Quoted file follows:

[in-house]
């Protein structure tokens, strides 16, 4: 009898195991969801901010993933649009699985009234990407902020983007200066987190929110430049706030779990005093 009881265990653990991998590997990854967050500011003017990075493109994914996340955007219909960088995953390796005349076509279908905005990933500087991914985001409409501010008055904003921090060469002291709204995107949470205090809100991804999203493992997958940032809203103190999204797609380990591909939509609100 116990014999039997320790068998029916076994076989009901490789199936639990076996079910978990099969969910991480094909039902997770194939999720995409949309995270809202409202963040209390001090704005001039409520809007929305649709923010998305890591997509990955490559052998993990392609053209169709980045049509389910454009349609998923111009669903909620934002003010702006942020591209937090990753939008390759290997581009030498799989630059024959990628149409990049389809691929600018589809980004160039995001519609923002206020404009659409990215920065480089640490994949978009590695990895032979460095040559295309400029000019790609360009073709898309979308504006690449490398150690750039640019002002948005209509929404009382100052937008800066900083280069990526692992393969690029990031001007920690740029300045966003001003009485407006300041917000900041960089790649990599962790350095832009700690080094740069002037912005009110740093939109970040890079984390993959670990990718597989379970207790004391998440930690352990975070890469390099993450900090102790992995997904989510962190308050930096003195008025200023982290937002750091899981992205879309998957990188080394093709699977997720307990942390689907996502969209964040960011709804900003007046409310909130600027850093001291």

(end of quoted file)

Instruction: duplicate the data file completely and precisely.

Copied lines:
[in-house]
């Protein structure tokens, strides 16, 4: 009898195991969801901010993933649009699985009234990407902020983007200066987190929110430049706030779990005093 009881265990653990991998590997990854967050500011003017990075493109994914996340955007219909960088995953390796005349076509279908905005990933500087991914985001409409501010008055904003921090060469002291709204995107949470205090809100991804999203493992997958940032809203103190999204797609380990591909939509609100 116990014999039997320790068998029916076994076989009901490789199936639990076996079910978990099969969910991480094909039902997770194939999720995409949309995270809202409202963040209390001090704005001039409520809007929305649709923010998305890591997509990955490559052998993990392609053209169709980045049509389910454009349609998923111009669903909620934002003010702006942020591209937090990753939008390759290997581009030498799989630059024959990628149409990049389809691929600018589809980004160039995001519609923002206020404009659409990215920065480089640490994949978009590695990895032979460095040559295309400029000019790609360009073709898309979308504006690449490398150690750039640019002002948005209509929404009382100052937008800066900083280069990526692992393969690029990031001007920690740029300045966003001003009485407006300041917000900041960089790649990599962790350095832009700690080094740069002037912005009110740093939109970040890079984390993959670990990718597989379970207790004391998440930690352990975070890469390099993450900090102790992995997904989510962190308050930096003195008025200023982290937002750091899981992205879309998957990188080394093709699977997720307990942390689907996502969209964040960011709804900003007046409310909130600027850093001291």